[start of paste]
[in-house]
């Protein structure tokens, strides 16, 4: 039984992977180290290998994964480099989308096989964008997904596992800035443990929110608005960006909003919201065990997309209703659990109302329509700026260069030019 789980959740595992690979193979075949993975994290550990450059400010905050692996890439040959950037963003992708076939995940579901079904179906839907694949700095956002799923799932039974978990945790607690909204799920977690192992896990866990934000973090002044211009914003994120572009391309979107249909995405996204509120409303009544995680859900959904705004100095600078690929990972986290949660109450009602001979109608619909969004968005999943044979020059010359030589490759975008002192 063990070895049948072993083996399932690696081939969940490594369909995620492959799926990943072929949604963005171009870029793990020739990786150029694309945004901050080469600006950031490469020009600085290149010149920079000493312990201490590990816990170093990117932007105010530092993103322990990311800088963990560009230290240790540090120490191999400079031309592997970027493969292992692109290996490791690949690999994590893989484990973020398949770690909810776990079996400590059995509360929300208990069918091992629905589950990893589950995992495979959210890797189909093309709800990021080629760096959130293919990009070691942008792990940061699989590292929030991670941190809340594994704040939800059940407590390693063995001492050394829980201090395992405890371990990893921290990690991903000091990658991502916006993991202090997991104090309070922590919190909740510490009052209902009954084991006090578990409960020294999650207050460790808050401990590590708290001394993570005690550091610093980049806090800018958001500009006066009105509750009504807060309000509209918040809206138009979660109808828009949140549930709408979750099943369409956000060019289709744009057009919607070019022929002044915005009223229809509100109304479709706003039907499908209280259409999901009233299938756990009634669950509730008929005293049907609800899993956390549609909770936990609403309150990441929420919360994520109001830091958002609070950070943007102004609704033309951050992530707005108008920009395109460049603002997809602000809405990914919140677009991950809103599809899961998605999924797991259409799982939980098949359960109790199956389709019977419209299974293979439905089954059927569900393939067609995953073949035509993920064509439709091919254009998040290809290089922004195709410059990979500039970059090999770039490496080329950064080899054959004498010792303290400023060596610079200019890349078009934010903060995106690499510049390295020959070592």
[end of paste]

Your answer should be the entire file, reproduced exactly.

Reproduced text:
[in-house]
């Protein structure tokens, strides 16, 4: 039984992977180290290998994964480099989308096989964008997904596992800035443990929110608005960006909003919201065990997309209703659990109302329509700026260069030019 789980959740595992690979193979075949993975994290550990450059400010905050692996890439040959950037963003992708076939995940579901079904179906839907694949700095956002799923799932039974978990945790607690909204799920977690192992896990866990934000973090002044211009914003994120572009391309979107249909995405996204509120409303009544995680859900959904705004100095600078690929990972986290949660109450009602001979109608619909969004968005999943044979020059010359030589490759975008002192 063990070895049948072993083996399932690696081939969940490594369909995620492959799926990943072929949604963005171009870029793990020739990786150029694309945004901050080469600006950031490469020009600085290149010149920079000493312990201490590990816990170093990117932007105010530092993103322990990311800088963990560009230290240790540090120490191999400079031309592997970027493969292992692109290996490791690949690999994590893989484990973020398949770690909810776990079996400590059995509360929300208990069918091992629905589950990893589950995992495979959210890797189909093309709800990021080629760096959130293919990009070691942008792990940061699989590292929030991670941190809340594994704040939800059940407590390693063995001492050394829980201090395992405890371990990893921290990690991903000091990658991502916006993991202090997991104090309070922590919190909740510490009052209902009954084991006090578990409960020294999650207050460790808050401990590590708290001394993570005690550091610093980049806090800018958001500009006066009105509750009504807060309000509209918040809206138009979660109808828009949140549930709408979750099943369409956000060019289709744009057009919607070019022929002044915005009223229809509100109304479709706003039907499908209280259409999901009233299938756990009634669950509730008929005293049907609800899993956390549609909770936990609403309150990441929420919360994520109001830091958002609070950070943007102004609704033309951050992530707005108008920009395109460049603002997809602000809405990914919140677009991950809103599809899961998605999924797991259409799982939980098949359960109790199956389709019977419209299974293979439905089954059927569900393939067609995953073949035509993920064509439709091919254009998040290809290089922004195709410059990979500039970059090999770039490496080329950064080899054959004498010792303290400023060596610079200019890349078009934010903060995106690499510049390295020959070592």